Icons of Excellence & Haute Luxury | Lot 65

1960 Mercedes-Benz 300 SL Roadster

$1,000,000 - $1,200,000 USD

€850,000 - €1,050,000 EUR

£750,000 - £850,000 GBP

United States | Las Vegas, Nevada

24 October 2021

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  • 12% of the hammer price up to and including $250,000
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Chassis No.
Engine No.
Body No.
Rear Axle No.
US Title
  • One of 249 examples built in 1960, and one of 1,858 built in total
  • A well-maintained car featuring one repaint and reupholstered seats
  • Believed to have been owned by only three caretakers through its life
  • 48-year ownership by a member of the Gullwing Group
  • Documented with copy of factory data card and a selection of original factory books and literature
Please note that this lot is titled as a 1961.

When Mercedes-Benz introduced the 300 SL Roadster in 1957, the new model addressed many of the perceived shortcomings of the outgoing 300 SL Gullwing, which was more closely tied to the 300 SL race car of the early 1950s. Primarily, a redesign of the Gullwing’s tube frame allowed for the use of conventional doors, which improved the ease of ingress and egress. This refinement also allowed for the implementation of standard wind-up windows, which significantly improved cabin air flow and the commensurate comfort of the occupants.

The unforgiving high-pivot swing-axle geometry of the Gullwing coupe, which was adapted from the W186 chassis of the larger 300 sedans, was discarded in favor of a low-pivot swing-axle rear suspension borrowed from the later 220a sedans. This configuration utilized a coil spring mounted transversely above the differential that was linked to the axles by vertical struts, which served to minimize oversteer. The frame and suspension redesign also allowed for the installation of softer coil springs, which provided the Roadsters with a more comfortable ride quality without affecting the sporty handling. Furthermore, a smaller gas tank and longer rear overhang facilitated enlargement of the trunk space, a dividend for owners interested in extended touring.

The highly developed inline-six-cylinder engine was now standard-equipped with the sport camshaft that had been so effective in the racing alloy-bodied Gullwings, increasing output by 25 horsepower. While a 3.64:1 rear axle ratio was a standard feature of cars specified for the United States, a lower 3.89:1 ratio was available, improving acceleration. Easier to drive and more comfortable to use, the Roadster is largely regarded as an improvement over the Gullwing in every practical sense, and it is still highly regarded by collectors today. When production concluded in 1963, just 1,858 cars had been built, and surviving examples now serve as the centerpiece of numerous marque collections.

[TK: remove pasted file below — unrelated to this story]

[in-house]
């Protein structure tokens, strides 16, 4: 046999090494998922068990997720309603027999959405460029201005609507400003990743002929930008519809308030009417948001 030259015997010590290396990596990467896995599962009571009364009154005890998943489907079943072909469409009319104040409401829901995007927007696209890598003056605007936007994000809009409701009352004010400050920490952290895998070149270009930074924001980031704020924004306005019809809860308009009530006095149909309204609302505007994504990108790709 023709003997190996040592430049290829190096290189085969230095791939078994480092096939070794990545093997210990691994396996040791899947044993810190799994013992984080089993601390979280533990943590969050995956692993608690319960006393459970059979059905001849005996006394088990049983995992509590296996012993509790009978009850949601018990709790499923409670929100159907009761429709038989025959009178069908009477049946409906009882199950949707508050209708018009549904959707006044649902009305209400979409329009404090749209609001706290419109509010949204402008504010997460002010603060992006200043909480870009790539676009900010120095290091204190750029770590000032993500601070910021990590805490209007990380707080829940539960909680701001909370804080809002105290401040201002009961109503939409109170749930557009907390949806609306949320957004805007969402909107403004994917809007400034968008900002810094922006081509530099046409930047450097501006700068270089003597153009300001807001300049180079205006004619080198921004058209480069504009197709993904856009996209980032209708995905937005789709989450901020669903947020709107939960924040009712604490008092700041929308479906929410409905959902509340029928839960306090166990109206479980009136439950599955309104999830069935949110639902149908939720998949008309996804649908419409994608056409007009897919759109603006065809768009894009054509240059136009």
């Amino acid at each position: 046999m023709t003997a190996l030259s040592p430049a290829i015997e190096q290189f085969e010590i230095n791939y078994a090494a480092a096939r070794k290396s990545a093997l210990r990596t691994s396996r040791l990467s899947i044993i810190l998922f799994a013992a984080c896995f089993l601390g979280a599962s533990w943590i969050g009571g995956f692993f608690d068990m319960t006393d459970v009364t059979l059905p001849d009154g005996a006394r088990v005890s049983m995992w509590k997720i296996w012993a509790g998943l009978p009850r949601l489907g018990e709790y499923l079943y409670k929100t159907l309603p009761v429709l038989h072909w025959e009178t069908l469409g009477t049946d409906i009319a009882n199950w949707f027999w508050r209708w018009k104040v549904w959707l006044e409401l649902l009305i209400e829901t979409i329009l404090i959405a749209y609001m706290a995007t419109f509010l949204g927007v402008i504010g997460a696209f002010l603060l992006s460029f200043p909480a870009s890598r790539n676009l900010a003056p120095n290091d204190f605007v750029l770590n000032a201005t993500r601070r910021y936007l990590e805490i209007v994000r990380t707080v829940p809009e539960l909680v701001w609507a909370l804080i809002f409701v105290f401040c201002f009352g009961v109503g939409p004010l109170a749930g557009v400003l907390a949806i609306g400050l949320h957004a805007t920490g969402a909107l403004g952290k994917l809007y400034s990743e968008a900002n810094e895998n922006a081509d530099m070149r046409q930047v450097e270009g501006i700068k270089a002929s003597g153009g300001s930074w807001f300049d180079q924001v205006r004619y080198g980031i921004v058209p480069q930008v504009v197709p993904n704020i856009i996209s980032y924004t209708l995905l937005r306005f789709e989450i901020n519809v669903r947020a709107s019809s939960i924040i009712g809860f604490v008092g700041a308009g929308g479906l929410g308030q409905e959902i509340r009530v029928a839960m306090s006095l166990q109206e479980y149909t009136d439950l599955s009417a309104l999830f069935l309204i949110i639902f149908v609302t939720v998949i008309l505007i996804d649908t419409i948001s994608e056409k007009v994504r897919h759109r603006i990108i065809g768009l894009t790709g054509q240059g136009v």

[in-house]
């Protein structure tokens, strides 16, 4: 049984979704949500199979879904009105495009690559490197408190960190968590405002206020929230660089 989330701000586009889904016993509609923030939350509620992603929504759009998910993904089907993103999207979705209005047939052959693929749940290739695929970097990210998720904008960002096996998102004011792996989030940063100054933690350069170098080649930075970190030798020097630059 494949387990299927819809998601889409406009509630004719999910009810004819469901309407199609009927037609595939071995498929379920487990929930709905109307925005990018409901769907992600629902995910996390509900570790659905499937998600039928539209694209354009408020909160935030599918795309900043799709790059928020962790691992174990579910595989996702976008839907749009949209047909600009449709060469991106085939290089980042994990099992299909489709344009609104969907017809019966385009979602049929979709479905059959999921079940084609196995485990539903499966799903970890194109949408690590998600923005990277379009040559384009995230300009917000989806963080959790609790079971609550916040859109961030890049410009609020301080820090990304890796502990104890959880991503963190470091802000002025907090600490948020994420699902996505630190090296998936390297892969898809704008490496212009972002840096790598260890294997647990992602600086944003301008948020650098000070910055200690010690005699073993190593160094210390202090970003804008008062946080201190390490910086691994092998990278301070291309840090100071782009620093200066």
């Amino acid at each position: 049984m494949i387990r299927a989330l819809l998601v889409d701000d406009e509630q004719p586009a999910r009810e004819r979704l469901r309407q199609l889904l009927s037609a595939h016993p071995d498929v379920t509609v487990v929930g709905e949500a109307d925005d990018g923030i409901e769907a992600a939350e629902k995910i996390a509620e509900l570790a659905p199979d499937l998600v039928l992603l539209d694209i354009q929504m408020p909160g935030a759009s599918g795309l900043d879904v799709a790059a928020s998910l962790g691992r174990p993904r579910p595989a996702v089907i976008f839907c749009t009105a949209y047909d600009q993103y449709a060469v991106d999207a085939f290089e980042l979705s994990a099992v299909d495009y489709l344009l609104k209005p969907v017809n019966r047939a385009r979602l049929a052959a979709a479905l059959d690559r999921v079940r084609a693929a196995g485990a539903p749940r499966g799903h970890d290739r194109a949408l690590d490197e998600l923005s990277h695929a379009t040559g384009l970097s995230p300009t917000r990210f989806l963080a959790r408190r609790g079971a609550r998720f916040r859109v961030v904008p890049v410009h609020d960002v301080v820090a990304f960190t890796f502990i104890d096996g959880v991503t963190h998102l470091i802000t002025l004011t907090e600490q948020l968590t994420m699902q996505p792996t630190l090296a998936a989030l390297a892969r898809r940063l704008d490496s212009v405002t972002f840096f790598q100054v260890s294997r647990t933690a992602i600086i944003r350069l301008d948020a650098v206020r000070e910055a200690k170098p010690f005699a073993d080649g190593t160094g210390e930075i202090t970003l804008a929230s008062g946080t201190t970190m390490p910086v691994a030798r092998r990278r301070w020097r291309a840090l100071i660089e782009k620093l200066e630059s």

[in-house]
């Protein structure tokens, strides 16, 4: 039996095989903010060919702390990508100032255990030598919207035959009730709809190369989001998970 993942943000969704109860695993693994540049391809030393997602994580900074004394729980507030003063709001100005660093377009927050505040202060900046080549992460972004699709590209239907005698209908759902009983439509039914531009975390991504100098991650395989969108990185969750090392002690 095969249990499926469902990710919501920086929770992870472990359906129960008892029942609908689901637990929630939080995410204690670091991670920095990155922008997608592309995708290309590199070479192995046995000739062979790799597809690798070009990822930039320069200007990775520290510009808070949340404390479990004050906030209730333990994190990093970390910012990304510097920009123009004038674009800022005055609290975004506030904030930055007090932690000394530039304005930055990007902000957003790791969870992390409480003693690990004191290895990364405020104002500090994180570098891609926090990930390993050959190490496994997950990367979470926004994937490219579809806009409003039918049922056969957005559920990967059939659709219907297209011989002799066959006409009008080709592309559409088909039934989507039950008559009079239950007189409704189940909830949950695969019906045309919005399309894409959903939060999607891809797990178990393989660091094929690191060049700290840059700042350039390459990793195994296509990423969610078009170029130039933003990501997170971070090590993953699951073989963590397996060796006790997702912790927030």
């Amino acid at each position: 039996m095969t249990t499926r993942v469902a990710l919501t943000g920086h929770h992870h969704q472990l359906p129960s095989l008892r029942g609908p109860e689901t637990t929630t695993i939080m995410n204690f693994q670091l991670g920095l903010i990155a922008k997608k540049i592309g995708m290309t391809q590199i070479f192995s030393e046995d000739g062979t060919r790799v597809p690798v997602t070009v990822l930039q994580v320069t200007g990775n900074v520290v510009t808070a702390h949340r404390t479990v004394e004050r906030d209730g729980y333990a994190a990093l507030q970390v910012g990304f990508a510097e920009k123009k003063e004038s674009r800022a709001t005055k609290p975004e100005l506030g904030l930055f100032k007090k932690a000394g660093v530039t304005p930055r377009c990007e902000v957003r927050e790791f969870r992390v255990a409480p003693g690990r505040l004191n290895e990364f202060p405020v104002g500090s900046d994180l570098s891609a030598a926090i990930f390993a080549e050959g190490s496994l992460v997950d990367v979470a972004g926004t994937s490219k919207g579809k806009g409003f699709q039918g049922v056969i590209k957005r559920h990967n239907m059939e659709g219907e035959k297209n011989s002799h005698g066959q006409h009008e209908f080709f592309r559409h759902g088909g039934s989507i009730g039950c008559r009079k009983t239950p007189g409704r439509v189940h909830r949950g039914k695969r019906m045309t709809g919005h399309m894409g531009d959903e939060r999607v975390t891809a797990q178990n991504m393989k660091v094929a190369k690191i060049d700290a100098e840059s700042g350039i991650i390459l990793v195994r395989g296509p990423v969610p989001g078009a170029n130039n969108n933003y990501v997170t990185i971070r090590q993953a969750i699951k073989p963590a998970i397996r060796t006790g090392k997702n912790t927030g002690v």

According to a copy of its factory data card, this handsome 300 SL was specified for the United States with sealed beam headlamps. Finished in DB 50 white paint over a red interior, the roadster was equipped with instruments in miles, a Becker Mexico radio, and a rear axle ratio of 3.89:1, giving it slightly better acceleration than most of the US-specified cars.

After being dispatched in early April 1960, the Mercedes-Benz was shipped to the United States and purchased new by Betty Anne Burrows Kelley of Alexandria, Virginia, who took delivery in November 1960 (as clarified by handwritten entries in the service booklet). By the late 1960s the 300 SL was acquired by an enthusiast in New Mexico who was a member of the Gullwing Group, and it would continue to benefit from the dry southwestern environment for over 50 years. Around 1973 the roadster was sold to Foster Cooper of Albuquerque, New Mexico, who was also a Gullwing Group member. He retained possession for 48 years, occasionally enjoying the car for its brisk performance and exhilarating open-air characteristics, but generally keeping it carefully garaged while dutifully maintaining it.

In preparation for its current offering the car recently benefitted from an exterior repaint in white by Mark Passarelli, a respected 300 SL specialist who has serviced the car in the past. When he removed the factory paint, Mr. Passarelli was amazed at the integrity of the original metalwork, which he asserts displayed no blemishes or imperfections, and required no corrective work prior to the refinish.

About 10 years ago the soft top was replaced, and the seat backs and cushions have been reupholstered, but the remainder of the leather interior is believed to be original. A correct factory-original 300 SL steering wheel has been installed (the car is accompanied by a period-correct three-spoke Nardi steering wheel), which beautifully complements the original interior elements, including the Becker Mexico radio. In need of some attention, the mechanical components have undergone inspection and were addressed as required over the last few months, resulting in basic operational order.

This 300 SL is accompanied by spare parts and a reproduction toolkit, and it is documented with a copy of its factory data card, an older title, and a selection of original factory books and literature (including a parts catalog, spare parts list, service booklets, and dealer/service directories). The engine, body, and rear axle stamps are all consistent with the numbers listed on the Mercedes-Benz data card. The front axles however appear to be unstamped, and the gearbox is believed to be a later replacement.

Combining the very best of both worlds—comparable styling and performance to the Gullwing, but with welcome additional practicalities such as easier cabin access, a superior rear suspension arrangement, and greater luggage capacity—the 300 SL Roadster remains perhaps the ultimate grand tourer of the late 1950s and early 1960s, one equally at home in the Alps or on the Autobahn.

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